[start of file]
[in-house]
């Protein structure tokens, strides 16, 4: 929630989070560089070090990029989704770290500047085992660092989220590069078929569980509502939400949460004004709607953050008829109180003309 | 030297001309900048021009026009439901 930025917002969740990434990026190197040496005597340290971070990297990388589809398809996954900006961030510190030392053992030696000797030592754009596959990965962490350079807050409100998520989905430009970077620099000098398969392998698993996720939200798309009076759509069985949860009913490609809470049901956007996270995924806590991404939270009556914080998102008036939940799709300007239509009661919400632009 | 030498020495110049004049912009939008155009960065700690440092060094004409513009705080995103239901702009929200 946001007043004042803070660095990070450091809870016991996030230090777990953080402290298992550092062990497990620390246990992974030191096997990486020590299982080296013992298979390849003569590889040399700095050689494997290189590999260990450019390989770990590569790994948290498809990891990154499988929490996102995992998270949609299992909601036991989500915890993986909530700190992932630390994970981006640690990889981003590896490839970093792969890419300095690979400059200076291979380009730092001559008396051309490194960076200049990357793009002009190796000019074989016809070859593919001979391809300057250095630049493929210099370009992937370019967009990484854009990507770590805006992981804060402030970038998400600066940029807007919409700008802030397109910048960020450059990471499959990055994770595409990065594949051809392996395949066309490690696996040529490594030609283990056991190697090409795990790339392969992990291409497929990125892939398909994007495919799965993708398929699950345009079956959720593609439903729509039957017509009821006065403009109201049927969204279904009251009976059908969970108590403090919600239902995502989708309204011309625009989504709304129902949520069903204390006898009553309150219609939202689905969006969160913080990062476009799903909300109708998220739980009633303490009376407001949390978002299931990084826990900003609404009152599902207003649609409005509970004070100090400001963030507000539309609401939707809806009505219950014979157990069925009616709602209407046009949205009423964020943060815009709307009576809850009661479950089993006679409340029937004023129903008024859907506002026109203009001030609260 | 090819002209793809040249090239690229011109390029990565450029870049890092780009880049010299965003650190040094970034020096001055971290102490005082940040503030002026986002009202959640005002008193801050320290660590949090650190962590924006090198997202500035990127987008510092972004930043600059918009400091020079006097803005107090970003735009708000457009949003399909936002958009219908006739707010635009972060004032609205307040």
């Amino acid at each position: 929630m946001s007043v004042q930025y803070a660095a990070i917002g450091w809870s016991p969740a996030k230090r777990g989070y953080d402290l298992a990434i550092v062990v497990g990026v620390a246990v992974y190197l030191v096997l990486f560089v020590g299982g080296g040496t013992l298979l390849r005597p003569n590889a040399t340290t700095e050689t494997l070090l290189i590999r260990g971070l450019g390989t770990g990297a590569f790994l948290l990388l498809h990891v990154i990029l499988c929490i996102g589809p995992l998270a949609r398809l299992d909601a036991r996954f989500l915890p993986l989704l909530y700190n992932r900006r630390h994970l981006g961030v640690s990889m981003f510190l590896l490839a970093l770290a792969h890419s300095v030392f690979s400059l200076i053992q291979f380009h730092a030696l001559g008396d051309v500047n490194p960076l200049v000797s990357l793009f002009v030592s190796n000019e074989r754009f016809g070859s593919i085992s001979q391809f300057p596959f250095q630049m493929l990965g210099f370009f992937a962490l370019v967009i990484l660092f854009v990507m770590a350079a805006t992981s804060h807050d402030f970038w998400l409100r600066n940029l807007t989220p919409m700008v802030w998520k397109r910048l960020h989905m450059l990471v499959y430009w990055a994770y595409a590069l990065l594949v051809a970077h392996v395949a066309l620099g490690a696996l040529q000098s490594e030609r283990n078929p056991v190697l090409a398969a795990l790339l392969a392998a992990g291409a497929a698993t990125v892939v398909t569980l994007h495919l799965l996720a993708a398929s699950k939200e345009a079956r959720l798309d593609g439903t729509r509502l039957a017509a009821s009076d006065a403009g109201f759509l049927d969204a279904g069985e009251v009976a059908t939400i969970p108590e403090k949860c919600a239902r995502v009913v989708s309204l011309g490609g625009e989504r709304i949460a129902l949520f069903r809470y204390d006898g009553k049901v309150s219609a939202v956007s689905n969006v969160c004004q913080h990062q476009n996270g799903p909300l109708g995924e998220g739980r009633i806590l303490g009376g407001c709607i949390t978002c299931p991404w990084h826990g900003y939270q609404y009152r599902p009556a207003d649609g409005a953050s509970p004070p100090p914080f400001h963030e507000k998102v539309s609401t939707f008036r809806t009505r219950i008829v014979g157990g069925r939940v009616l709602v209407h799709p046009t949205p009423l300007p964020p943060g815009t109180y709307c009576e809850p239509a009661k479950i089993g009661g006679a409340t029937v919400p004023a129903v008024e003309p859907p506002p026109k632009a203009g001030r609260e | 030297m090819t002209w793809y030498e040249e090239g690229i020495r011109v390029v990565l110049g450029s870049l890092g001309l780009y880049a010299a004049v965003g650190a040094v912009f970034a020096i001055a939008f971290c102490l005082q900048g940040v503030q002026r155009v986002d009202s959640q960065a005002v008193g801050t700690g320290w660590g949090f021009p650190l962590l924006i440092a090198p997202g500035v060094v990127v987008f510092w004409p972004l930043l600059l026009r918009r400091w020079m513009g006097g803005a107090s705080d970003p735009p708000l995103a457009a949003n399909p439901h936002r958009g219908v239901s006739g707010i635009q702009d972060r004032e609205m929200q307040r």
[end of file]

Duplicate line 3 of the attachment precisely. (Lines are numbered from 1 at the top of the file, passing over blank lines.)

């Amino acid at each position: 929630m946001s007043v004042q930025y803070a660095a990070i917002g450091w809870s016991p969740a996030k230090r777990g989070y953080d402290l298992a990434i550092v062990v497990g990026v620390a246990v992974y190197l030191v096997l990486f560089v020590g299982g080296g040496t013992l298979l390849r005597p003569n590889a040399t340290t700095e050689t494997l070090l290189i590999r260990g971070l450019g390989t770990g990297a590569f790994l948290l990388l498809h990891v990154i990029l499988c929490i996102g589809p995992l998270a949609r398809l299992d909601a036991r996954f989500l915890p993986l989704l909530y700190n992932r900006r630390h994970l981006g961030v640690s990889m981003f510190l590896l490839a970093l770290a792969h890419s300095v030392f690979s400059l200076i053992q291979f380009h730092a030696l001559g008396d051309v500047n490194p960076l200049v000797s990357l793009f002009v030592s190796n000019e074989r754009f016809g070859s593919i085992s001979q391809f300057p596959f250095q630049m493929l990965g210099f370009f992937a962490l370019v967009i990484l660092f854009v990507m770590a350079a805006t992981s804060h807050d402030f970038w998400l409100r600066n940029l807007t989220p919409m700008v802030w998520k397109r910048l960020h989905m450059l990471v499959y430009w990055a994770y595409a590069l990065l594949v051809a970077h392996v395949a066309l620099g490690a696996l040529q000098s490594e030609r283990n078929p056991v190697l090409a398969a795990l790339l392969a392998a992990g291409a497929a698993t990125v892939v398909t569980l994007h495919l799965l996720a993708a398929s699950k939200e345009a079956r959720l798309d593609g439903t729509r509502l039957a017509a009821s009076d006065a403009g109201f759509l049927d969204a279904g069985e009251v009976a059908t939400i969970p108590e403090k949860c919600a239902r995502v009913v989708s309204l011309g490609g625009e989504r709304i949460a129902l949520f069903r809470y204390d006898g009553k049901v309150s219609a939202v956007s689905n969006v969160c004004q913080h990062q476009n996270g799903p909300l109708g995924e998220g739980r009633i806590l303490g009376g407001c709607i949390t978002c299931p991404w990084h826990g900003y939270q609404y009152r599902p009556a207003d649609g409005a953050s509970p004070p100090p914080f400001h963030e507000k998102v539309s609401t939707f008036r809806t009505r219950i008829v014979g157990g069925r939940v009616l709602v209407h799709p046009t949205p009423l300007p964020p943060g815009t109180y709307c009576e809850p239509a009661k479950i089993g009661g006679a409340t029937v919400p004023a129903v008024e003309p859907p506002p026109k632009a203009g001030r609260e | 030297m090819t002209w793809y030498e040249e090239g690229i020495r011109v390029v990565l110049g450029s870049l890092g001309l780009y880049a010299a004049v965003g650190a040094v912009f970034a020096i001055a939008f971290c102490l005082q900048g940040v503030q002026r155009v986002d009202s959640q960065a005002v008193g801050t700690g320290w660590g949090f021009p650190l962590l924006i440092a090198p997202g500035v060094v990127v987008f510092w004409p972004l930043l600059l026009r918009r400091w020079m513009g006097g803005a107090s705080d970003p735009p708000l995103a457009a949003n399909p439901h936002r958009g219908v239901s006739g707010i635009q702009d972060r004032e609205m929200q307040r």